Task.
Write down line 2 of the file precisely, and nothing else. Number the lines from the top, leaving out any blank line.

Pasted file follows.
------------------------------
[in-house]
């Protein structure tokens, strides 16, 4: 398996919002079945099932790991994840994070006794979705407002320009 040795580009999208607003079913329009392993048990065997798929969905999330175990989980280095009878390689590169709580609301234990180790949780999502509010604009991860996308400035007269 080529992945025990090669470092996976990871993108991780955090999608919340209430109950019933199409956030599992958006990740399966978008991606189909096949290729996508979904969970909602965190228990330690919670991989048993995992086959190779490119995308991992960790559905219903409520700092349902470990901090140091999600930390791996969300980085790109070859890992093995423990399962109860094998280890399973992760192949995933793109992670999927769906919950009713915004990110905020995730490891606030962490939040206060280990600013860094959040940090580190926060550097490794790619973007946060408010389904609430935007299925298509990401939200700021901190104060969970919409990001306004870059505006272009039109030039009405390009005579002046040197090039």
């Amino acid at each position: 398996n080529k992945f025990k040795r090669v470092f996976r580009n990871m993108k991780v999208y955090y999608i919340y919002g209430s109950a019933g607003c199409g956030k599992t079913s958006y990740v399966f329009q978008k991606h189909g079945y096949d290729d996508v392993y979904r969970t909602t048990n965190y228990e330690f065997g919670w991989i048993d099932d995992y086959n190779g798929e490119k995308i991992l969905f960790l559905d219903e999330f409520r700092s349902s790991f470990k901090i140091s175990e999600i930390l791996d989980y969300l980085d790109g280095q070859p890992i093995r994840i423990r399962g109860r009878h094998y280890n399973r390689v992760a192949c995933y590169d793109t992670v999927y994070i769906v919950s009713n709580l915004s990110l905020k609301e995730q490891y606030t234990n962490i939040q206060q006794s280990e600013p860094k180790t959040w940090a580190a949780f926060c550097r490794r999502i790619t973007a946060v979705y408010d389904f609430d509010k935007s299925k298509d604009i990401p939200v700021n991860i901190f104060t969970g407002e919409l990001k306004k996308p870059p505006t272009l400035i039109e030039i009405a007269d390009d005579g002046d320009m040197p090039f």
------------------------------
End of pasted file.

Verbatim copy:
């Protein structure tokens, strides 16, 4: 398996919002079945099932790991994840994070006794979705407002320009 040795580009999208607003079913329009392993048990065997798929969905999330175990989980280095009878390689590169709580609301234990180790949780999502509010604009991860996308400035007269 080529992945025990090669470092996976990871993108991780955090999608919340209430109950019933199409956030599992958006990740399966978008991606189909096949290729996508979904969970909602965190228990330690919670991989048993995992086959190779490119995308991992960790559905219903409520700092349902470990901090140091999600930390791996969300980085790109070859890992093995423990399962109860094998280890399973992760192949995933793109992670999927769906919950009713915004990110905020995730490891606030962490939040206060280990600013860094959040940090580190926060550097490794790619973007946060408010389904609430935007299925298509990401939200700021901190104060969970919409990001306004870059505006272009039109030039009405390009005579002046040197090039």